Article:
While Windows PCs are generally more at risk for malware than Apple computers, this doesn’t mean that macOS users shouldn’t be vigilant online or know the telltale signs of hacking or scams. In fact, during the last week of June, security firm K7 Lab discovered a new ransomware strain that targets macOS. Over the past several weeks, the ransomware, known as ThiefQuest, has rapidly evolved as has our understanding of it.
While researcher Dinesh Devadoss from L7 Lab first tweeted about the malware on June 29th, it was soon discovered that ThiefQuest, which is sometimes also known as EvilQuest, had been spreading for much of the month. The ransomware was bundled with pirated software, including macOS itself as well as music apps Ableton and Mixed In Key and a security tool called Little Snitch.
ChaceTech continues to see a rise in cybersecurity threats facing many of our clients in the Houston marketplace.
How ThiefQuest Works
Immediately after infecting a system, the ransomware encrypts the victim’s files and displays a popup instructing the victim to pay to have access reinstated. A text file acts as a ransom note, displaying the Bitcoin wallet that the victim must submit payment to, and promising that decryption would start shortly after payment is made.
ThiefQuest is especially malicious because it not only victims from accessing their files by encrypting data but also installs a keylogger that tracks every key typed. Additionally, ThiefQuest installs a reverse shell and steals files related to cryptocurrency wallets that may be on the system. Through these actions, the scammers can steal money and control the infected system, even if the victim pays. ThiefQuest does not provide victims with any way to communicate with the scammers or verify the payment, which indicates that scammers have no plans to relinquish control over the infected systems.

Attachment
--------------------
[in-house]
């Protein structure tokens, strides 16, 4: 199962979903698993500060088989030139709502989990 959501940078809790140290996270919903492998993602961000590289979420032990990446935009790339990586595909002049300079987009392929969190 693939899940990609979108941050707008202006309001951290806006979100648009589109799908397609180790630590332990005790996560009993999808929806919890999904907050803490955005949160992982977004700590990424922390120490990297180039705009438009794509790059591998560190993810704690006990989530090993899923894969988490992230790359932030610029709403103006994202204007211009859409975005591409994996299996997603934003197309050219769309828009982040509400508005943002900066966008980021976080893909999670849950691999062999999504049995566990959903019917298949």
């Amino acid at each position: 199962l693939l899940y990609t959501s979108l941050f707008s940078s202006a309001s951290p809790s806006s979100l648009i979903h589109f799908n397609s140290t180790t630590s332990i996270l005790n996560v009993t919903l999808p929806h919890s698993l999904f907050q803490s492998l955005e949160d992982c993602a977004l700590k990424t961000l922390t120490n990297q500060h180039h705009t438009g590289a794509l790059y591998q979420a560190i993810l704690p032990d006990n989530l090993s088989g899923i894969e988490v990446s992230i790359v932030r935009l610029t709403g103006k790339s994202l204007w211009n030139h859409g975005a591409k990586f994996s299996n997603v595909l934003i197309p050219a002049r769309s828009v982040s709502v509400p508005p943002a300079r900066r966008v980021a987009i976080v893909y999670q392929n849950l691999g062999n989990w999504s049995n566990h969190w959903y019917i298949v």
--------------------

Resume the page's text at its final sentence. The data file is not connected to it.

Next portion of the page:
Thomas Reed of Malwarebytes describes how the ransomware tries to modify files that Google’s Chrome browser uses to perform updates, and how newer variants may not include file encryption and the ransom note. The full purpose and extent of these modifications are unknown, however.
It’s easy to see how scammers could gain access to a victim’s username, password, or financial information after their system is infected with ThiefQuest. If the infected machine happens to be used for business, sensitive client information is also vulnerable. Some people may give in to the ransom to regain access to their files and minimize lost productivity. But there is no way to ensure that scammers will reinstate access or that the infected machine won’t remain vulnerable in the future.
Because ThiefQuest’s potency, researchers at Jamf, Malwarebytes, and SentinelOne have all been looking for vulnerabilities that would allow victims to reclaim their data. Researchers have yet to identify such a weakness, and victims should consider their data lost forever even if they pay the ransom. This highlights the importance of frequent data backups on both personal and business machines.
ThiefQuest is a cogent reminder of the security measures that we must undertake in the digital era. While pirated software has always been a risk, using torrents or file-sharing sites to download software that appears to be legitimate still presents a security risk.ThiefQuest victims with existing cryptocurrency wallets may stand to lose more than victims who do not own cryptocurrency, but by demanding that victims pay the ransom in Bitcoin, ThiefQuest gains access to all of that newly-created wallet information.
This new ransomware reminds us scammers will take any opportunity to steal, and while the risks to personal devices are great enough, business users who become victims stand to lose money and clients. Through proper employee training and IT technology, businesses can prevent unnecessary vulnerabilities and mitigate the damage caused by malware such as ThiefQuest.